On Weekly Reviews

As I talked about in my post on annual reviews, I use a weekly diary-type process to keep track of how everything is going.

My process is simple: I have a spreadsheet in Google Docs which has a number of rows containing questions, and every week I add a new column with the answers to those for that week. I usually set aside around half an hour to do this, though depending on what the week has been like for me it could take more or less time than that.

The exact questions will depend on what’s important to you and what you want to track. A few of my key ones are:

  • What went well this week?
  • What went badly this week?
  • Who did you enjoy spending time with?
  • Who did you not enjoy spending time with?
  • What’s your mood like right now?
  • What happened this week?

In the first two I usually put down things like work, personal relationships, sleep, exercise, nutrition, motivation, and progress on projects outside of work.

Three and four force me to be honest about the people I spend time with, and allow me be more aware of whose company I enjoy consistently and who I should be spending more or less time with.

The last two are great when looked at across an entire year. While the mood question tends to have a one word answer, the other one I treat like a free-text area where I just write down in a few lines all the things I can remember happening, in no particular order. This part is more like a traditional diary, and gives some insight into what I was thinking about/doing each week.

I think everyone should take the time to answer the above six questions on a weekly basis. This system not only provides them with greater insight into themselves, but is also a useful tool looking back across a period of several months.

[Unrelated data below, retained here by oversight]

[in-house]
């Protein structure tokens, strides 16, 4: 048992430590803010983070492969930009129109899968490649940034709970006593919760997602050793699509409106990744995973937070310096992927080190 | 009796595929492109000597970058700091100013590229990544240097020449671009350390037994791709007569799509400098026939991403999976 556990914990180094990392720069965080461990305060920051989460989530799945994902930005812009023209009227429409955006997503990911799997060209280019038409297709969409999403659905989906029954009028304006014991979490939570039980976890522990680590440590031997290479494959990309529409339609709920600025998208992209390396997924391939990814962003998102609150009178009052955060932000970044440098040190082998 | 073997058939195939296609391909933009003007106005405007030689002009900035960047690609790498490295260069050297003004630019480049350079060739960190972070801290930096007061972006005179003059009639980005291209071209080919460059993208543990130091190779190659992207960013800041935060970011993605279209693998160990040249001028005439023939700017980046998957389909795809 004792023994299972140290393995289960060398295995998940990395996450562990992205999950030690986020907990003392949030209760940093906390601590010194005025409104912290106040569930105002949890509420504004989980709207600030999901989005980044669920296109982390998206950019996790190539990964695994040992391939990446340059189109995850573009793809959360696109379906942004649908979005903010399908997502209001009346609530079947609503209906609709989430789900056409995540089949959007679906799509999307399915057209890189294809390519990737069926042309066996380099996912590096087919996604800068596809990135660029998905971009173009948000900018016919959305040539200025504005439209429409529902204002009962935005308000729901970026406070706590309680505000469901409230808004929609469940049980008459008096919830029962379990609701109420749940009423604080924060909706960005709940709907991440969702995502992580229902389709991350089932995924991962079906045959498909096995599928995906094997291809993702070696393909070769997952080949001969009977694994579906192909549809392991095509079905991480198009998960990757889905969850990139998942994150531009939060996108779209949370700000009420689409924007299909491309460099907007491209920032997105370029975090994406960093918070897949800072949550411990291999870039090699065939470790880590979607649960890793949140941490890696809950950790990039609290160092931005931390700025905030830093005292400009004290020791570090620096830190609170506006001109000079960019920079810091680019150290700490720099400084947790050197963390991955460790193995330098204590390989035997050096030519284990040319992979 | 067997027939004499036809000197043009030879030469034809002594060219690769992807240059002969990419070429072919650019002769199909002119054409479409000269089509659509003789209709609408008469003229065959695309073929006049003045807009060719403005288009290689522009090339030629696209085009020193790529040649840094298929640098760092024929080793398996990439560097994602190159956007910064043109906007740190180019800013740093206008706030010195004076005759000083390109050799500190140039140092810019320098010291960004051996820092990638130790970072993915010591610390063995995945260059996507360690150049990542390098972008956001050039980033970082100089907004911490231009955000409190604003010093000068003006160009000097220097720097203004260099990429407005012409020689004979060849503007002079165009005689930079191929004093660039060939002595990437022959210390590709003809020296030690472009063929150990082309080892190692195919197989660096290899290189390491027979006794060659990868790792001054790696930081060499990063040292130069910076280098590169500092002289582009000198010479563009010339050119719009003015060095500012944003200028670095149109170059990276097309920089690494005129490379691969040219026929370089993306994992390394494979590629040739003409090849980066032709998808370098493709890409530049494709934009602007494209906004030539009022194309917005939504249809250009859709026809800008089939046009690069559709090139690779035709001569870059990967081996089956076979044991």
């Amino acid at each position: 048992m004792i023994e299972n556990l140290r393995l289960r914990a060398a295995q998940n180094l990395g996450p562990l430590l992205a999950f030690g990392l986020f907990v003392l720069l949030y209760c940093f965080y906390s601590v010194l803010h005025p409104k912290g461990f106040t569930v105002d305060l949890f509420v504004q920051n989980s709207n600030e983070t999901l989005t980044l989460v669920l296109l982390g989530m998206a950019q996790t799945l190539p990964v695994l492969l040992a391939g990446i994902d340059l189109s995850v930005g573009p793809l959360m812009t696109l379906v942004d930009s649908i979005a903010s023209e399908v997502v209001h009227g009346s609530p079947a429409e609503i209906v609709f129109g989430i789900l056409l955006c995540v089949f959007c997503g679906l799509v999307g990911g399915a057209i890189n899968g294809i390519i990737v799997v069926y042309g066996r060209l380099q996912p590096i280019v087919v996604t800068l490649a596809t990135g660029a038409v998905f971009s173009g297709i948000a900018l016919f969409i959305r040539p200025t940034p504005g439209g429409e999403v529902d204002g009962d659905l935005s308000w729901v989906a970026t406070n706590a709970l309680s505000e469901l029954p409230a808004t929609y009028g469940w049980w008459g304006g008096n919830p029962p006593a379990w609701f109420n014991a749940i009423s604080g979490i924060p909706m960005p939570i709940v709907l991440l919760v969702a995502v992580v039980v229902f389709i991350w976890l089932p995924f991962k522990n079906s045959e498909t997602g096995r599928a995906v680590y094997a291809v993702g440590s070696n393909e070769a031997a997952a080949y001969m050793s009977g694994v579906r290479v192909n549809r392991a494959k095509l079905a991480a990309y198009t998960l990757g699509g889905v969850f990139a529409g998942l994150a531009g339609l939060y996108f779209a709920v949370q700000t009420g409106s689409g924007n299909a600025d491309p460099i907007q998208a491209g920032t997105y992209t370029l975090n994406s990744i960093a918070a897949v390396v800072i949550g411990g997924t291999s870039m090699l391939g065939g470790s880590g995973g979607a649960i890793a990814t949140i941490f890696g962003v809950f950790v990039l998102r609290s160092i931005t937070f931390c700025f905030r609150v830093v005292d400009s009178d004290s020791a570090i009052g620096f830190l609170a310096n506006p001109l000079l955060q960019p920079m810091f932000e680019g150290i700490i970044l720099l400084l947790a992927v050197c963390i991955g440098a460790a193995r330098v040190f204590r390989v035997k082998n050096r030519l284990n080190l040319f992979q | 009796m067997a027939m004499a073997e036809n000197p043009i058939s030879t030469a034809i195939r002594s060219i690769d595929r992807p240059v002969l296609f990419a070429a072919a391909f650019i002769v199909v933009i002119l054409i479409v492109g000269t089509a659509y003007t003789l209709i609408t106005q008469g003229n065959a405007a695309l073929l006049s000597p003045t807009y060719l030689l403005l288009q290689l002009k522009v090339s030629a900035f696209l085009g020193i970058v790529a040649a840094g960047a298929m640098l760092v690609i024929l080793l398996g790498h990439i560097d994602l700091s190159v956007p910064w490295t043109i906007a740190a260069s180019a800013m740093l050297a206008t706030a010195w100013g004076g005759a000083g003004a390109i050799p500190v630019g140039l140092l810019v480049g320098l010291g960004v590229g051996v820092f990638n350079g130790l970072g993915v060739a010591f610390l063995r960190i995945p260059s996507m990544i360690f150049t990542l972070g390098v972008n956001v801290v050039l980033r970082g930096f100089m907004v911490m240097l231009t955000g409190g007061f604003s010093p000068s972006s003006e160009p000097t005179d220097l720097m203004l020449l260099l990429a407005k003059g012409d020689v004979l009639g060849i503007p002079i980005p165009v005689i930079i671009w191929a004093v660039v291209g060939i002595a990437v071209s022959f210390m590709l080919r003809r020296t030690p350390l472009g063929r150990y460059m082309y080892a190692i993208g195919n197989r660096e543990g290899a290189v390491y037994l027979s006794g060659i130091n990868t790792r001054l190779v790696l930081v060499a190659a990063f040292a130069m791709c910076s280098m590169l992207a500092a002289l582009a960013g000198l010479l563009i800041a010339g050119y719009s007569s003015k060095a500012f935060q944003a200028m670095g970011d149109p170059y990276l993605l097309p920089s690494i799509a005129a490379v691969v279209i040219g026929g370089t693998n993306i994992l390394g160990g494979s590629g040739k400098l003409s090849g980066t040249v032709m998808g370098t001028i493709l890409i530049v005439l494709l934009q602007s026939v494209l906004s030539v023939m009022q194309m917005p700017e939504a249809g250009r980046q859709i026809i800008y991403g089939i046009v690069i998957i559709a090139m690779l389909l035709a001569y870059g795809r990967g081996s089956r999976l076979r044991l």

In addition to the above, I’ve also integrated a few extra things into my weekly review process:

  • External data sources — RescueTime measures how I spend my time on my phone and computer, and sometimes faces me with the grim reality that I spent 5+ hours on WhatsApp in a single week. Beeminder keeps track of my more short-term personal goals and habit commitments.
  • GTD cleanup — clearing my In list and reviewing my Next Actions list to ensure that everything there is still relevant. More details here.
  • Meta goals — spending 30 seconds thinking about how I can improve my weekly review, and another 30 seconds checking my calendar and finding a convenient time to do it next week.

The last point is crucial to keeping up this or any other habit, and is something I will elaborate on in a future post.

Having done this mini review every week for a year now (except one where I was on a two week road-trip holiday and completely forgot) I feel like it’s added a lot to my life and I expect it to evolve more as I keep doing it. I’d like to thank Cal Newport for giving me the idea to do this.

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On Annual Reviews

Reviewing One Year; Planning The Next